Mosquitoes and other insects are just around the corner especially this rainy season. We all know mosquitoes is a virus carrying insects that spread dengue and other diseases. But don’t you know that there are plants and flowers that can repel mosquitoes in our home and backyards? There are also flowers that serve as an insect repelling plants. All we have to do is to plant them outdoor or indoor to make theme effective. Check this 12 kinds of plants and flowers that repel unwanted mosquitoes and insects in our home or garden.
1. ChrysanthemumsThis beautiful flower is not just a flower but also an insect-repelling plant. It repels roaches, ants, Japanese beetles, ticks, silverfish, lice, fleas, bedbugs, spider mites, harlequin bugs and root-knot nematodes. It has pyrethrums ingredients that can kill flying and jumping insects.
2. Four O’Clocks
Four O’Clock flowers will attract and kill Japanese beetles, making them an excellent bait flower to place near your vegetable gardens.
Aside from adding beautiful colors into your house, Geranium also prevent mosquitoes into your home.
4. LantanaAn ornamental plant that has a strong oily smell. Lantana emits large amounts of volatile organic compounds from the leaves. Lantana leaves need not be crushed to release its mosquito repelling power. Grow Lantana in areas where you spend time outdoors. Group the plants together on decks, patio, or play areas.
5. Basil Repels house flies and mosquitoes. Plant basil in containers by your house doors and in outdoor areas where you like to relax or entertain. You also can use fresh basil to make an insect repellent spray. A simple recipe calls for pouring 4 ounces of boiling water into a container holding 4 to 6 ounces of clean, fresh basil leaves, letting the leaves steep for several hours, removing the leaves and squeezing all of the leaves’ moisture into the mixture. Then thoroughly mix 4 ounces of vodka with the basil water mixture. Store in the refrigerator and apply as a spray when going outdoors. Be sure to keep the spray away from your eyes, nose and mouth.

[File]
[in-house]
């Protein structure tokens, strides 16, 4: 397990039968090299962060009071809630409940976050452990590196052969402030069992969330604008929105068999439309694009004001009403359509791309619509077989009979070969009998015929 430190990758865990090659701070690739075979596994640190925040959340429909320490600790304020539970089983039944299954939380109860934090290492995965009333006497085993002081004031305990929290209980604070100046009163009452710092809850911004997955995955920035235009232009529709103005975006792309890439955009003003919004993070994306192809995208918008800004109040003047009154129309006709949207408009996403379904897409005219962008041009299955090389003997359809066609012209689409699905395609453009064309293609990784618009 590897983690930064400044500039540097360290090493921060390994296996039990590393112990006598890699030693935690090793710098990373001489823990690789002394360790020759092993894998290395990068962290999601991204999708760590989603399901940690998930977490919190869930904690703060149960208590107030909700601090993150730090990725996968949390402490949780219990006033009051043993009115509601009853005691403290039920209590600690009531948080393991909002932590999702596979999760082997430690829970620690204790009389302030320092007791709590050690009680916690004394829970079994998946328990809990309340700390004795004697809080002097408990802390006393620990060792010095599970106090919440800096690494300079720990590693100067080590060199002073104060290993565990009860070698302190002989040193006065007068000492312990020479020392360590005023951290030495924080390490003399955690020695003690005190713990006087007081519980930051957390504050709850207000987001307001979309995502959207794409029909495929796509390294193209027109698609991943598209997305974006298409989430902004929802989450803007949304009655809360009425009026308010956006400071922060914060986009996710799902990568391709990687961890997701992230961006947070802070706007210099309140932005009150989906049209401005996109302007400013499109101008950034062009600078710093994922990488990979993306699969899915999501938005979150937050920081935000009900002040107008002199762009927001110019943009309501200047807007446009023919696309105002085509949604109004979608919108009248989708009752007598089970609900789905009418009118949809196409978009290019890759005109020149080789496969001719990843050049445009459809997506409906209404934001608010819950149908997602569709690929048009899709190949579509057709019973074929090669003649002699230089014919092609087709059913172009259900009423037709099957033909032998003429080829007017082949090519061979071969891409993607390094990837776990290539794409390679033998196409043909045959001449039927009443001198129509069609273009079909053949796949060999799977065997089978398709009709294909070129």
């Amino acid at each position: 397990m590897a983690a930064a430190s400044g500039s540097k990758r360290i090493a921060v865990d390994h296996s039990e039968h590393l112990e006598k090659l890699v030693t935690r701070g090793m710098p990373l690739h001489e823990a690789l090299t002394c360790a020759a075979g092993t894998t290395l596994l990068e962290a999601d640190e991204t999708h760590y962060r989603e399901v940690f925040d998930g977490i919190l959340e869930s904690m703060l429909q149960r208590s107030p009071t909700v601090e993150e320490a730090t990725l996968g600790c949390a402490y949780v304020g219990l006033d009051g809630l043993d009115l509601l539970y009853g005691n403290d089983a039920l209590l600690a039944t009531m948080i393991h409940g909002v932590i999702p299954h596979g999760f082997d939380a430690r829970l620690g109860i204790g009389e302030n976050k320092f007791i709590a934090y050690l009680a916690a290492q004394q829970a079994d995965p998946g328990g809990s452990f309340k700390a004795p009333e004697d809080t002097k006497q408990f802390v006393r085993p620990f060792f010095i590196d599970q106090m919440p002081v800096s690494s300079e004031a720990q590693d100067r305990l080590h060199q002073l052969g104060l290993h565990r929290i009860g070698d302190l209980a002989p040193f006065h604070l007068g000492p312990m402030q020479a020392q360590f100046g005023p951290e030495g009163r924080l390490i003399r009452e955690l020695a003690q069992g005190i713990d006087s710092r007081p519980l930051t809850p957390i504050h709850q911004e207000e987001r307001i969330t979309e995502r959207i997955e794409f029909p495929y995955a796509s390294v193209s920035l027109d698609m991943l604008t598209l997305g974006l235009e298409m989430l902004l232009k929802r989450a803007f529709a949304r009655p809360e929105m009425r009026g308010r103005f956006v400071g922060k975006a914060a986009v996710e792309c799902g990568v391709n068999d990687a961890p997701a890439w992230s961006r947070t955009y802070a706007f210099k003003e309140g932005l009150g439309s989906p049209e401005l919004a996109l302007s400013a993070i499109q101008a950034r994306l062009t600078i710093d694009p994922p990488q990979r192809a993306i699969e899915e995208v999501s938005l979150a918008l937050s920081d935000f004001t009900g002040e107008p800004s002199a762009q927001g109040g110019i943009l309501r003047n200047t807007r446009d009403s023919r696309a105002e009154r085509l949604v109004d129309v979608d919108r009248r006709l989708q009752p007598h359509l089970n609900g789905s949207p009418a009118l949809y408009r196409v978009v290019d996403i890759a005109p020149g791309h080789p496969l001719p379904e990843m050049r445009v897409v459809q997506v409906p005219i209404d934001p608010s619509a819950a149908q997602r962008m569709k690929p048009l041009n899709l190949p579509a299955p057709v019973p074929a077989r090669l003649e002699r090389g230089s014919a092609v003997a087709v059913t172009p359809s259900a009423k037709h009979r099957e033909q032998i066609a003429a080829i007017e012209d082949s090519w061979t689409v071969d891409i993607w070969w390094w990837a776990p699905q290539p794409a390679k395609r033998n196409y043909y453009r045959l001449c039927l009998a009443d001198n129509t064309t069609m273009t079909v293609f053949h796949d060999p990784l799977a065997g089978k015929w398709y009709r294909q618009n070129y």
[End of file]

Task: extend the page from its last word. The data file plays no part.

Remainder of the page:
Lavender is an excellent general pest repellent flower to use in your garden. It repels both fleas and moths, and it can help protect other plants near it from white flies.
7. Lemon Grass
Citronella is a beautiful perennial clumping grass that emits a strong aroma. That aroma masks other scents, and keeps mosquitoes from being attracted to things located around it.
8. MarigoldsThe scent from various types of marigolds repels aphids, mosquitoes, and even rabbits. The roots of marigolds are well-known among farmers to repel nematodes. Grow marigolds mixed in along the border of your flower beds or interspersed throughout your vegetable garden as they can also spur on the growth of certain plants, especially roses.
9. MintMint repels mosquitoes. It is best grown in pots rather than the ground because it spreads aggressively. The plant’s aromatic oils can be extracted and combined with apple cider vinegar and cheap vodka to make a mosquito repellent. Containers of mint strategically placed in the garden or on the patio will help keep nearby plants insect free.
Repel aphids, tomato hornworms, asparagus beetles, leafhoppers and squash bugs. Some people think of petunias as nature’s pesticide. They can be grown in garden beds, containers or hanging baskets. Plant them in sunny areas near vegetables and herbs.
11. Rosemary Repels mosquitoes and a variety of insects harmful to vegetable plants. Rosemary is available in various forms. The plant itself and its cuttings are effective repellents. You can make a simple repellent spray by boiling 1 quart of dried rosemary in a quart of water for 20 to 30 minutes and then straining the liquid into a container at least a half-gallon in size that contains a quart of cool water. Put a cap on the combined liquid and store it in the refrigerator. Add the repellent to small squirt bottles as needed when going outdoors.
Known as a culinary herb that’s often used in pizzas, soups, salads, and sauces, but Oregano can double as an insect repellent to protect your plants. It’s believed that insects dislike the herb’s aromatic oils. If you don’t feel comfortable using commercial insect repellents with harsh chemicals, using a homemade, oregano-based, insect repellent might be just what you’re looking for.